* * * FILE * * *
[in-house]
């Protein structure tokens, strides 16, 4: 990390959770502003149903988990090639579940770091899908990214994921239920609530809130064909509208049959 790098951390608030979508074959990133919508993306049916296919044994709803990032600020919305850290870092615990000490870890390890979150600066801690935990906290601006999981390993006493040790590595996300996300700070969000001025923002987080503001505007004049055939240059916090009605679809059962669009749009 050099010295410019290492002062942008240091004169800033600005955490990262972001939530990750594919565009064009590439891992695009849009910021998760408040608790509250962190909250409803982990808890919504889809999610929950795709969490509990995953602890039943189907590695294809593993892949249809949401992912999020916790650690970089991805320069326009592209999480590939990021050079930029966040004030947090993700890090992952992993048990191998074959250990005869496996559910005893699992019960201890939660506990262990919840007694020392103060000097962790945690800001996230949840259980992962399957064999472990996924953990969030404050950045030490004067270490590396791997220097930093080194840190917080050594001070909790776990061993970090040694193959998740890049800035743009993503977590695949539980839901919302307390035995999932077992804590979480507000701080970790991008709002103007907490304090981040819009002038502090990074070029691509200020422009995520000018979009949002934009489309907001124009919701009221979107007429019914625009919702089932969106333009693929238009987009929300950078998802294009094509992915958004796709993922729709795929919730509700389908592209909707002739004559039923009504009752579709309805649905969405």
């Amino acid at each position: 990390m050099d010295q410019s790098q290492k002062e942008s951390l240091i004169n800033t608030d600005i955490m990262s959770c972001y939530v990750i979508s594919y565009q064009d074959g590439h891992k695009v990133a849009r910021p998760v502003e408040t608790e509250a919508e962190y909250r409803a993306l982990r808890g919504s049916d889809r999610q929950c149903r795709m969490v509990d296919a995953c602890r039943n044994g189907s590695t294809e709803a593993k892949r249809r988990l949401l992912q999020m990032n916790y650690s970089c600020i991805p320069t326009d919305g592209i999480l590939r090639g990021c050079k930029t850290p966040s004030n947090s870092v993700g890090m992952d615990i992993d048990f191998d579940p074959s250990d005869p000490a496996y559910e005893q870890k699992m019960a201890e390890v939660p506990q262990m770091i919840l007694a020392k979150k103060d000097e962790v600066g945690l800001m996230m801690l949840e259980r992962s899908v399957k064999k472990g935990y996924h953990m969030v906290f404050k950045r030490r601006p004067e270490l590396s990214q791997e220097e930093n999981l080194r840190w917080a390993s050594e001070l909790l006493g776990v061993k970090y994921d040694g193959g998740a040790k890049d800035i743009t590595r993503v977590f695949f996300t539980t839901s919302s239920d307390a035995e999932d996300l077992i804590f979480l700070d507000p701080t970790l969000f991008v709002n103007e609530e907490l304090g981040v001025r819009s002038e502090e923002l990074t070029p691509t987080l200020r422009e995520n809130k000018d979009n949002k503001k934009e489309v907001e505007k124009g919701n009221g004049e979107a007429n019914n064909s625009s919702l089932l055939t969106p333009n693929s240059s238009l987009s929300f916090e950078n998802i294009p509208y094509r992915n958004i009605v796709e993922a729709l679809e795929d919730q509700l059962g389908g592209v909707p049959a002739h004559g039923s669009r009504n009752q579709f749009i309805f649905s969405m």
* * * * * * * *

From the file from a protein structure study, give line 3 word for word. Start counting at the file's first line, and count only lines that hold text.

């Amino acid at each position: 990390m050099d010295q410019s790098q290492k002062e942008s951390l240091i004169n800033t608030d600005i955490m990262s959770c972001y939530v990750i979508s594919y565009q064009d074959g590439h891992k695009v990133a849009r910021p998760v502003e408040t608790e509250a919508e962190y909250r409803a993306l982990r808890g919504s049916d889809r999610q929950c149903r795709m969490v509990d296919a995953c602890r039943n044994g189907s590695t294809e709803a593993k892949r249809r988990l949401l992912q999020m990032n916790y650690s970089c600020i991805p320069t326009d919305g592209i999480l590939r090639g990021c050079k930029t850290p966040s004030n947090s870092v993700g890090m992952d615990i992993d048990f191998d579940p074959s250990d005869p000490a496996y559910e005893q870890k699992m019960a201890e390890v939660p506990q262990m770091i919840l007694a020392k979150k103060d000097e962790v600066g945690l800001m996230m801690l949840e259980r992962s899908v399957k064999k472990g935990y996924h953990m969030v906290f404050k950045r030490r601006p004067e270490l590396s990214q791997e220097e930093n999981l080194r840190w917080a390993s050594e001070l909790l006493g776990v061993k970090y994921d040694g193959g998740a040790k890049d800035i743009t590595r993503v977590f695949f996300t539980t839901s919302s239920d307390a035995e999932d996300l077992i804590f979480l700070d507000p701080t970790l969000f991008v709002n103007e609530e907490l304090g981040v001025r819009s002038e502090e923002l990074t070029p691509t987080l200020r422009e995520n809130k000018d979009n949002k503001k934009e489309v907001e505007k124009g919701n009221g004049e979107a007429n019914n064909s625009s919702l089932l055939t969106p333009n693929s240059s238009l987009s929300f916090e950078n998802i294009p509208y094509r992915n958004i009605v796709e993922a729709l679809e795929d919730q509700l059962g389908g592209v909707p049959a002739h004559g039923s669009r009504n009752q579709f749009i309805f649905s969405m």